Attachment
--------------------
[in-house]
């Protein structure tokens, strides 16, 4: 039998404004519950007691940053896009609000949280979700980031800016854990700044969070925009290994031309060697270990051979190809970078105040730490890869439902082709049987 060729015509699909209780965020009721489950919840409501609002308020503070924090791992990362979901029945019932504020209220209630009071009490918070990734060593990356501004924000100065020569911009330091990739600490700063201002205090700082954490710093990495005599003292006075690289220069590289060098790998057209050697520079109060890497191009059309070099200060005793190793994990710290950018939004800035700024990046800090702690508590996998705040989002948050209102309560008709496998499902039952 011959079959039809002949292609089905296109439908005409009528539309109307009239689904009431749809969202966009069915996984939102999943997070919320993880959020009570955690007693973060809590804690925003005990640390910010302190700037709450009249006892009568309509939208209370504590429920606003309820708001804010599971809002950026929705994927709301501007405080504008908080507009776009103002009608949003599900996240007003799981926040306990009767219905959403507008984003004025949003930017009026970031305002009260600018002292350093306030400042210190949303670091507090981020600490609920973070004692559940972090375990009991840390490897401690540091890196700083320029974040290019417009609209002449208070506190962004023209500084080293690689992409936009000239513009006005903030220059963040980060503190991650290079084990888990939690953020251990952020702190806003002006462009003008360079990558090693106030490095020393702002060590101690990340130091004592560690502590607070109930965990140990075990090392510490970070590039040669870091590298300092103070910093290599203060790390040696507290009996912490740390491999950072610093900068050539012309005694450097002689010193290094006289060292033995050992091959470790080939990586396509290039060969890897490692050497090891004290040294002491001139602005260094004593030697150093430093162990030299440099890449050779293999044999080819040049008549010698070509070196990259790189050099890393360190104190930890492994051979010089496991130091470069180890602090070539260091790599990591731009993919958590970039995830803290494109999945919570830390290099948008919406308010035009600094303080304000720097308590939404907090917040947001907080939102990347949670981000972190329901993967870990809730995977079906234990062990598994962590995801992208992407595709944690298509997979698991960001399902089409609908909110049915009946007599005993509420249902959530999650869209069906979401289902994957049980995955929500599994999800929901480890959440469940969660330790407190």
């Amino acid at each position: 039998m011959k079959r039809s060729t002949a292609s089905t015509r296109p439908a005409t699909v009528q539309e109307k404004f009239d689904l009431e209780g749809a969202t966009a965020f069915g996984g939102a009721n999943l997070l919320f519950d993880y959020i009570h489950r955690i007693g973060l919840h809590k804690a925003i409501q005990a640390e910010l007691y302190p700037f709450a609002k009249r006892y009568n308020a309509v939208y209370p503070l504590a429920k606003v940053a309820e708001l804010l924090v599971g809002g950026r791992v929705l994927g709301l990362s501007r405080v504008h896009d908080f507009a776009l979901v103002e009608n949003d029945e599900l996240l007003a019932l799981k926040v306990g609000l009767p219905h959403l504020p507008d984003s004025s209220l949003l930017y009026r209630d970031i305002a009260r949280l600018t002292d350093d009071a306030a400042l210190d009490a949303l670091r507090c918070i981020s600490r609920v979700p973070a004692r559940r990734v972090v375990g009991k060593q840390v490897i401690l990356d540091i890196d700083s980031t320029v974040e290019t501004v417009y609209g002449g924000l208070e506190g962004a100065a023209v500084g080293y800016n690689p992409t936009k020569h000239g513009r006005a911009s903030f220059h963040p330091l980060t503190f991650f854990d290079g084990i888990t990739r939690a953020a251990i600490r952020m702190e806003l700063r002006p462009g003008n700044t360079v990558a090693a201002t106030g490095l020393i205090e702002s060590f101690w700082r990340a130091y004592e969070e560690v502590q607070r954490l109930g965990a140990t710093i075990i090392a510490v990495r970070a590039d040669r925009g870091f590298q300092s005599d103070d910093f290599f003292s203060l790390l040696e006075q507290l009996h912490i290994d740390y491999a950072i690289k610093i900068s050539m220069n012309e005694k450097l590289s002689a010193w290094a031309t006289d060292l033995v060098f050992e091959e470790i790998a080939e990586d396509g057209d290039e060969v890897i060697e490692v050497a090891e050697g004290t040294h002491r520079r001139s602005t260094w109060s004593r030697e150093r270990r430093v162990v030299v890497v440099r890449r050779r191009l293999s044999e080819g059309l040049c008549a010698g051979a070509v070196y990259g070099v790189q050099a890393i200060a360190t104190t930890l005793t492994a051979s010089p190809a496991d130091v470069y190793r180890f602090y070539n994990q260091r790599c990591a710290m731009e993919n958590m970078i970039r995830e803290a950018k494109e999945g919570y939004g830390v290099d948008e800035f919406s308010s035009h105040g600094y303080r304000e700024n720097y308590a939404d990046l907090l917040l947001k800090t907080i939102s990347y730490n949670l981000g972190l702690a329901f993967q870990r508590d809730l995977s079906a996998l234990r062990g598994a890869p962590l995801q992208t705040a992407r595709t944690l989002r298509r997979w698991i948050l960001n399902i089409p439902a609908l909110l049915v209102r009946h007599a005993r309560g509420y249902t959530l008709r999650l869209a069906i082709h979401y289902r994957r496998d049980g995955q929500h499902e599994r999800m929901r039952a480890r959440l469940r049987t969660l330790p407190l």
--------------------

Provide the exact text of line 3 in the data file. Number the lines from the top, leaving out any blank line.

């Amino acid at each position: 039998m011959k079959r039809s060729t002949a292609s089905t015509r296109p439908a005409t699909v009528q539309e109307k404004f009239d689904l009431e209780g749809a969202t966009a965020f069915g996984g939102a009721n999943l997070l919320f519950d993880y959020i009570h489950r955690i007693g973060l919840h809590k804690a925003i409501q005990a640390e910010l007691y302190p700037f709450a609002k009249r006892y009568n308020a309509v939208y209370p503070l504590a429920k606003v940053a309820e708001l804010l924090v599971g809002g950026r791992v929705l994927g709301l990362s501007r405080v504008h896009d908080f507009a776009l979901v103002e009608n949003d029945e599900l996240l007003a019932l799981k926040v306990g609000l009767p219905h959403l504020p507008d984003s004025s209220l949003l930017y009026r209630d970031i305002a009260r949280l600018t002292d350093d009071a306030a400042l210190d009490a949303l670091r507090c918070i981020s600490r609920v979700p973070a004692r559940r990734v972090v375990g009991k060593q840390v490897i401690l990356d540091i890196d700083s980031t320029v974040e290019t501004v417009y609209g002449g924000l208070e506190g962004a100065a023209v500084g080293y800016n690689p992409t936009k020569h000239g513009r006005a911009s903030f220059h963040p330091l980060t503190f991650f854990d290079g084990i888990t990739r939690a953020a251990i600490r952020m702190e806003l700063r002006p462009g003008n700044t360079v990558a090693a201002t106030g490095l020393i205090e702002s060590f101690w700082r990340a130091y004592e969070e560690v502590q607070r954490l109930g965990a140990t710093i075990i090392a510490v990495r970070a590039d040669r925009g870091f590298q300092s005599d103070d910093f290599f003292s203060l790390l040696e006075q507290l009996h912490i290994d740390y491999a950072i690289k610093i900068s050539m220069n012309e005694k450097l590289s002689a010193w290094a031309t006289d060292l033995v060098f050992e091959e470790i790998a080939e990586d396509g057209d290039e060969v890897i060697e490692v050497a090891e050697g004290t040294h002491r520079r001139s602005t260094w109060s004593r030697e150093r270990r430093v162990v030299v890497v440099r890449r050779r191009l293999s044999e080819g059309l040049c008549a010698g051979a070509v070196y990259g070099v790189q050099a890393i200060a360190t104190t930890l005793t492994a051979s010089p190809a496991d130091v470069y190793r180890f602090y070539n994990q260091r790599c990591a710290m731009e993919n958590m970078i970039r995830e803290a950018k494109e999945g919570y939004g830390v290099d948008e800035f919406s308010s035009h105040g600094y303080r304000e700024n720097y308590a939404d990046l907090l917040l947001k800090t907080i939102s990347y730490n949670l981000g972190l702690a329901f993967q870990r508590d809730l995977s079906a996998l234990r062990g598994a890869p962590l995801q992208t705040a992407r595709t944690l989002r298509r997979w698991i948050l960001n399902i089409p439902a609908l909110l049915v209102r009946h007599a005993r309560g509420y249902t959530l008709r999650l869209a069906i082709h979401y289902r994957r496998d049980g995955q929500h499902e599994r999800m929901r039952a480890r959440l469940r049987t969660l330790p407190l």